The New York Fed recently released its latest set of Equitable Growth Indicators (EGIs). Updated quarterly, the EGIs continue to report demographic and geographic differences in inflation, earnings (real and nominal), employment, and consumer spending (real and nominal) at the national level. This release also launches a set of national wealth EGIs (which will be examined more closely on Liberty Street Economics early next year). Going forward, EGI releases will also include a set of regional EGIs, which will present disparities in inflation, earnings (real and nominal), employment, and consumer spending (real and nominal) in our region. Drawing on the just released EGIs, in this post, we present recent gender gaps in the labor market at the national and regional levels. We provide a picture of how gender wage and employment disparities have evolved since the pandemic, examining and contrasting gaps at the national and regional level. We find that the gaps between the employment rates and earnings of men and women have declined steadily following the pandemic, but have declined perceptibly more so in our region than in the nation.
Inflation remains elevated, labor markets are close to the strongest they have been, real consumption is up year-over year, but all of these observations are with respect to averages. Behind these macroeconomic trends can be widely varying experiences across different demographic and socioeconomic groups that make up our society. To provide researchers, practitioners, and the public with timely, regularly updated and comprehensive answers to these questions, we launched the Equitable Growth Indicators (EGIs)—a new tool to help foster the evolving discussion about economic inequality and equitable growth. To illustrate the utility of the EGIs, we provide examples of some striking differences in trends captured in the May release of the EGIs on inflation, real earnings, and real spending. More heterogeneity analysis and data are available at nyfed.org/egi.
We continue our series on military service and consider veterans’ earnings and labor market outcomes. We find that veterans earn more than 12 percent less and are 4 percentage points (18 percent) more likely to be out of the labor force than comparable nonveterans. Interestingly, accounting for veterans’ differences from comparable nonveterans in terms of education and disability status largely explains these labor market differences.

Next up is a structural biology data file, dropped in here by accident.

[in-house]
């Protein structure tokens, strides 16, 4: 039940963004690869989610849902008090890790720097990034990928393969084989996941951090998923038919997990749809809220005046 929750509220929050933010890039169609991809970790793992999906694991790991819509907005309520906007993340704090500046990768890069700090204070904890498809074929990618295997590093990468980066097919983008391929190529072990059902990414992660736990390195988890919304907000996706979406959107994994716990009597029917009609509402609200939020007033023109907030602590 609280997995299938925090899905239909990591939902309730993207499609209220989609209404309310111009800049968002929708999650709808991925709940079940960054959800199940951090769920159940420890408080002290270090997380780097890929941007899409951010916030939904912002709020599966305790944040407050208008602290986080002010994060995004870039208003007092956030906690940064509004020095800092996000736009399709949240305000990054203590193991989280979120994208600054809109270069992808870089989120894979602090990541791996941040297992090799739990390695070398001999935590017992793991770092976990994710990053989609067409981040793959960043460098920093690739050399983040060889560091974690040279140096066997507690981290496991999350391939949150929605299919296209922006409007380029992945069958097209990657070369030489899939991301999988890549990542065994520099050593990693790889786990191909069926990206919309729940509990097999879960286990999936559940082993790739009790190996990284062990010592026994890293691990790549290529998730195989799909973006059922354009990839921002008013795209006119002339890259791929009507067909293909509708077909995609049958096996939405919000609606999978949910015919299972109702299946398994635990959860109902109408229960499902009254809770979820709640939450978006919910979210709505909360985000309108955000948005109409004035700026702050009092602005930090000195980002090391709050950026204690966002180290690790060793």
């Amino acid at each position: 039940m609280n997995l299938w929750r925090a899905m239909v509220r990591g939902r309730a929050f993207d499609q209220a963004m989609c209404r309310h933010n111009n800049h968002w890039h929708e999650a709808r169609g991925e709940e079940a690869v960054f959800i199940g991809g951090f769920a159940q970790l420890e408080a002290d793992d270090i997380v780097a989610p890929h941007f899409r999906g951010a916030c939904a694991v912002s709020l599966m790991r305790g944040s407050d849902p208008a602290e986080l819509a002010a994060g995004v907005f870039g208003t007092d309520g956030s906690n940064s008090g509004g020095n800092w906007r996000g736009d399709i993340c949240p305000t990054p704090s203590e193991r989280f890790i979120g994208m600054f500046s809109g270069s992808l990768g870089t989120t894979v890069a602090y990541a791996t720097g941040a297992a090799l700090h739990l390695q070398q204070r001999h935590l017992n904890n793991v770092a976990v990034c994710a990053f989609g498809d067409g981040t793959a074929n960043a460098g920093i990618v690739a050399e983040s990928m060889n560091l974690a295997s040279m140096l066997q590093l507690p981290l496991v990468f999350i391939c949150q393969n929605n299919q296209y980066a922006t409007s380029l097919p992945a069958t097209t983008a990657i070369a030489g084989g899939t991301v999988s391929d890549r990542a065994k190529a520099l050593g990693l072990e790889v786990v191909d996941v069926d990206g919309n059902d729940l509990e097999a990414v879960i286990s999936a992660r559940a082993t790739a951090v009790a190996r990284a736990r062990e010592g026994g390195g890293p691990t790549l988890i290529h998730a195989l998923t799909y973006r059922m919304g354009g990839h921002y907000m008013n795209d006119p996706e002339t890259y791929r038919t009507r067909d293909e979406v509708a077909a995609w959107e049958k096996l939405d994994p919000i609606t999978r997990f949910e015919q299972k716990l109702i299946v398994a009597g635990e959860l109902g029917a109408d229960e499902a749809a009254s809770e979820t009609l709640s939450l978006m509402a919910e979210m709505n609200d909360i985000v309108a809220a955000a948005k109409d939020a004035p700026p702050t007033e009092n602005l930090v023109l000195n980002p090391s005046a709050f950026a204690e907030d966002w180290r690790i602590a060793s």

In an earlier post, we studied how educational attainment affects labor market outcomes and earnings inequality. In this post, we investigate whether these labor market effects were preserved across the last business cycle: Did students with certain types of educational attainment weather the recession better?
In our previous post, we assessed losses to customers and clients from foregone opportunities after Lehman Brothers filed for bankruptcy in September 2008. In this post, we examine losses to Lehman and its investors in anticipation of bankruptcy. For example, if bankruptcy is expected, Lehman’s earnings may decline as customers close their accounts or certain securities (such as derivatives) to which Lehman is a counterparty may lose value. We estimate these losses by analyzing Lehman’s earnings and stock, bond, and credit default swap (CDS) prices.
Amid dialogue about the soaring student loan burden, questions arise about how educational characteristics (school type, selectivity, and major) affect disparities in post-college labor market outcomes. In this post, we specifically explore the impact of such school and major choices on employment, earnings, and upward economic mobility. Insight into determinants of economic disparity is key for understanding long-term consumption and inequality patterns. In addition, this gives us a window into factors that could be used to ameliorate income inequality and promote economic mobility.